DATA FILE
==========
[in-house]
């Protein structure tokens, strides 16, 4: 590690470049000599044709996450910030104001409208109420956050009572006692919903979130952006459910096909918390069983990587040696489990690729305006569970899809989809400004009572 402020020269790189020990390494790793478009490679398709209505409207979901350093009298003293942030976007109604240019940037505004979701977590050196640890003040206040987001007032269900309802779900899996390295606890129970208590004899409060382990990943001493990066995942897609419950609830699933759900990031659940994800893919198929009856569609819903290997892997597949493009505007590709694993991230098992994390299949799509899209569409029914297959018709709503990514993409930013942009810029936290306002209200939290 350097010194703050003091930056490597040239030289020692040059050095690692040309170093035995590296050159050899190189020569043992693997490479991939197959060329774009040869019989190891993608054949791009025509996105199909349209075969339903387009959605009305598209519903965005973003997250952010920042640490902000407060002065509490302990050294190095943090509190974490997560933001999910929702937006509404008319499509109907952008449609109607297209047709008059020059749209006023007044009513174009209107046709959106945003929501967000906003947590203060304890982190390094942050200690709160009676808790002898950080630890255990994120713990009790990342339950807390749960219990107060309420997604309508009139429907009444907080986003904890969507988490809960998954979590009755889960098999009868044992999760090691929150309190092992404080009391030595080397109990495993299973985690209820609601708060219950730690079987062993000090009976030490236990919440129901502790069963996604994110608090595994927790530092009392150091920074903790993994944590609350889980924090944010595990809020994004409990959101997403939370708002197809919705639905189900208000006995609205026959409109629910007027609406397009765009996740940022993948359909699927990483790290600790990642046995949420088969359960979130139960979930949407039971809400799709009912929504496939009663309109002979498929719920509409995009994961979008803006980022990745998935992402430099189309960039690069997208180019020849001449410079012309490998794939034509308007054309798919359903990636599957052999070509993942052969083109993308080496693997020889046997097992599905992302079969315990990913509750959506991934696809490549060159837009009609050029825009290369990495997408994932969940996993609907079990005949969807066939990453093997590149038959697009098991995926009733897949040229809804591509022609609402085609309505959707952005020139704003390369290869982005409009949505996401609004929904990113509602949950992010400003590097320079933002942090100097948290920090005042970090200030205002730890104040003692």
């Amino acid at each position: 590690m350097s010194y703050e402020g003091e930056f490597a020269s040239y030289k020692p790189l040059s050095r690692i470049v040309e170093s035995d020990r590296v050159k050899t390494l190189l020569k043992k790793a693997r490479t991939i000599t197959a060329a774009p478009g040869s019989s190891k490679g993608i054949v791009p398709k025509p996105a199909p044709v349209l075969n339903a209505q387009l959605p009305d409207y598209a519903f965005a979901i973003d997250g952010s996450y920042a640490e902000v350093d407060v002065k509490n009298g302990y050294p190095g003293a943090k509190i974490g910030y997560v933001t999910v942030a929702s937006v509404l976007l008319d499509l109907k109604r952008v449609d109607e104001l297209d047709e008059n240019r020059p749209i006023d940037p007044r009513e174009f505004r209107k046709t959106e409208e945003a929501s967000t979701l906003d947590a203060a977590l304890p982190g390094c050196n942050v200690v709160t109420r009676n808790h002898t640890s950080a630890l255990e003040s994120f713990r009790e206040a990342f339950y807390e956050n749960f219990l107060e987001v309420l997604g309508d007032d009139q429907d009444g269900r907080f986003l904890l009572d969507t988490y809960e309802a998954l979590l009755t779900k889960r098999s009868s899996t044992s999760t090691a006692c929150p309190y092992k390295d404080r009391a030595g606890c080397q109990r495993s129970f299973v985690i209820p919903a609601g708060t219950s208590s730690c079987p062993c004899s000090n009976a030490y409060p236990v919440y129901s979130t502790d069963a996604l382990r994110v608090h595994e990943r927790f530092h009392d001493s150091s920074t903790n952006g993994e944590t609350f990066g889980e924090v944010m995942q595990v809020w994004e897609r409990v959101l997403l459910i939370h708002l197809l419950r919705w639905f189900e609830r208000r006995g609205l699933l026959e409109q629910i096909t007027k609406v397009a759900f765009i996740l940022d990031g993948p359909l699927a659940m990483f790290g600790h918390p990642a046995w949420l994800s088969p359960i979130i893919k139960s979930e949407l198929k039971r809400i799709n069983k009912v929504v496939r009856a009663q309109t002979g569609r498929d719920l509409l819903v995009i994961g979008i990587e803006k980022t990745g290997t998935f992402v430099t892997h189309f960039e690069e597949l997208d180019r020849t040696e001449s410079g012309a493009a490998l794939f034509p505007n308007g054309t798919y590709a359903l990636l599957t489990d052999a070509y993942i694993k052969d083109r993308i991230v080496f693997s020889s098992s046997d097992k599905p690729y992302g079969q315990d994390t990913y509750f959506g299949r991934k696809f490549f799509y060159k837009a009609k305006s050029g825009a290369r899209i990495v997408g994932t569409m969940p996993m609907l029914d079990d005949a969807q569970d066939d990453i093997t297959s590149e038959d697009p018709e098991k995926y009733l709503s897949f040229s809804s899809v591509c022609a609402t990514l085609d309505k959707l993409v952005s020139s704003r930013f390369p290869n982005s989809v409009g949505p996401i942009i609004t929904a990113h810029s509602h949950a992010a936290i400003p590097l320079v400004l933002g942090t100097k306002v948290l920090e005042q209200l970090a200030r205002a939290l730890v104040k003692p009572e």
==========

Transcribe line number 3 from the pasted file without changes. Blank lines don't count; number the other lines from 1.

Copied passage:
């Amino acid at each position: 590690m350097s010194y703050e402020g003091e930056f490597a020269s040239y030289k020692p790189l040059s050095r690692i470049v040309e170093s035995d020990r590296v050159k050899t390494l190189l020569k043992k790793a693997r490479t991939i000599t197959a060329a774009p478009g040869s019989s190891k490679g993608i054949v791009p398709k025509p996105a199909p044709v349209l075969n339903a209505q387009l959605p009305d409207y598209a519903f965005a979901i973003d997250g952010s996450y920042a640490e902000v350093d407060v002065k509490n009298g302990y050294p190095g003293a943090k509190i974490g910030y997560v933001t999910v942030a929702s937006v509404l976007l008319d499509l109907k109604r952008v449609d109607e104001l297209d047709e008059n240019r020059p749209i006023d940037p007044r009513e174009f505004r209107k046709t959106e409208e945003a929501s967000t979701l906003d947590a203060a977590l304890p982190g390094c050196n942050v200690v709160t109420r009676n808790h002898t640890s950080a630890l255990e003040s994120f713990r009790e206040a990342f339950y807390e956050n749960f219990l107060e987001v309420l997604g309508d007032d009139q429907d009444g269900r907080f986003l904890l009572d969507t988490y809960e309802a998954l979590l009755t779900k889960r098999s009868s899996t044992s999760t090691a006692c929150p309190y092992k390295d404080r009391a030595g606890c080397q109990r495993s129970f299973v985690i209820p919903a609601g708060t219950s208590s730690c079987p062993c004899s000090n009976a030490y409060p236990v919440y129901s979130t502790d069963a996604l382990r994110v608090h595994e990943r927790f530092h009392d001493s150091s920074t903790n952006g993994e944590t609350f990066g889980e924090v944010m995942q595990v809020w994004e897609r409990v959101l997403l459910i939370h708002l197809l419950r919705w639905f189900e609830r208000r006995g609205l699933l026959e409109q629910i096909t007027k609406v397009a759900f765009i996740l940022d990031g993948p359909l699927a659940m990483f790290g600790h918390p990642a046995w949420l994800s088969p359960i979130i893919k139960s979930e949407l198929k039971r809400i799709n069983k009912v929504v496939r009856a009663q309109t002979g569609r498929d719920l509409l819903v995009i994961g979008i990587e803006k980022t990745g290997t998935f992402v430099t892997h189309f960039e690069e597949l997208d180019r020849t040696e001449s410079g012309a493009a490998l794939f034509p505007n308007g054309t798919y590709a359903l990636l599957t489990d052999a070509y993942i694993k052969d083109r993308i991230v080496f693997s020889s098992s046997d097992k599905p690729y992302g079969q315990d994390t990913y509750f959506g299949r991934k696809f490549f799509y060159k837009a009609k305006s050029g825009a290369r899209i990495v997408g994932t569409m969940p996993m609907l029914d079990d005949a969807q569970d066939d990453i093997t297959s590149e038959d697009p018709e098991k995926y009733l709503s897949f040229s809804s899809v591509c022609a609402t990514l085609d309505k959707l993409v952005s020139s704003r930013f390369p290869n982005s989809v409009g949505p996401i942009i609004t929904a990113h810029s509602h949950a992010a936290i400003p590097l320079v400004l933002g942090t100097k306002v948290l920090e005042q209200l970090a200030r205002a939290l730890v104040k003692p009572e």